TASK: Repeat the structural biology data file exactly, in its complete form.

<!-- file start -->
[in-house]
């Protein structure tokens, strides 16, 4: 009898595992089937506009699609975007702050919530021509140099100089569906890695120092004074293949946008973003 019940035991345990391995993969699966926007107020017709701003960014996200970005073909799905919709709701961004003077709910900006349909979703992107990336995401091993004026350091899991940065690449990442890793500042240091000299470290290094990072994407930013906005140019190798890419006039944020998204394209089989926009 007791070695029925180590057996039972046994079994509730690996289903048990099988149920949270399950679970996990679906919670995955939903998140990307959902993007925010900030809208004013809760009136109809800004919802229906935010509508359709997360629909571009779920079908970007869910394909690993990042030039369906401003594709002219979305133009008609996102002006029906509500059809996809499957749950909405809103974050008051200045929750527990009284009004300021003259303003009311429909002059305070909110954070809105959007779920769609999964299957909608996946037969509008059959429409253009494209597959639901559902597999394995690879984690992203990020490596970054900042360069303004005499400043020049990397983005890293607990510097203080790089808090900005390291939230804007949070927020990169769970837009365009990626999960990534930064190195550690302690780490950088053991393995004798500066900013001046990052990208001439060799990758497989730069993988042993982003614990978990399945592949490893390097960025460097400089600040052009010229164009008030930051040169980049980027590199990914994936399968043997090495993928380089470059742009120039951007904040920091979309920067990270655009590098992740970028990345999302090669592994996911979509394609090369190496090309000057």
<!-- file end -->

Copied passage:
[in-house]
């Protein structure tokens, strides 16, 4: 009898595992089937506009699609975007702050919530021509140099100089569906890695120092004074293949946008973003 019940035991345990391995993969699966926007107020017709701003960014996200970005073909799905919709709701961004003077709910900006349909979703992107990336995401091993004026350091899991940065690449990442890793500042240091000299470290290094990072994407930013906005140019190798890419006039944020998204394209089989926009 007791070695029925180590057996039972046994079994509730690996289903048990099988149920949270399950679970996990679906919670995955939903998140990307959902993007925010900030809208004013809760009136109809800004919802229906935010509508359709997360629909571009779920079908970007869910394909690993990042030039369906401003594709002219979305133009008609996102002006029906509500059809996809499957749950909405809103974050008051200045929750527990009284009004300021003259303003009311429909002059305070909110954070809105959007779920769609999964299957909608996946037969509008059959429409253009494209597959639901559902597999394995690879984690992203990020490596970054900042360069303004005499400043020049990397983005890293607990510097203080790089808090900005390291939230804007949070927020990169769970837009365009990626999960990534930064190195550690302690780490950088053991393995004798500066900013001046990052990208001439060799990758497989730069993988042993982003614990978990399945592949490893390097960025460097400089600040052009010229164009008030930051040169980049980027590199990914994936399968043997090495993928380089470059742009120039951007904040920091979309920067990270655009590098992740970028990345999302090669592994996911979509394609090369190496090309000057």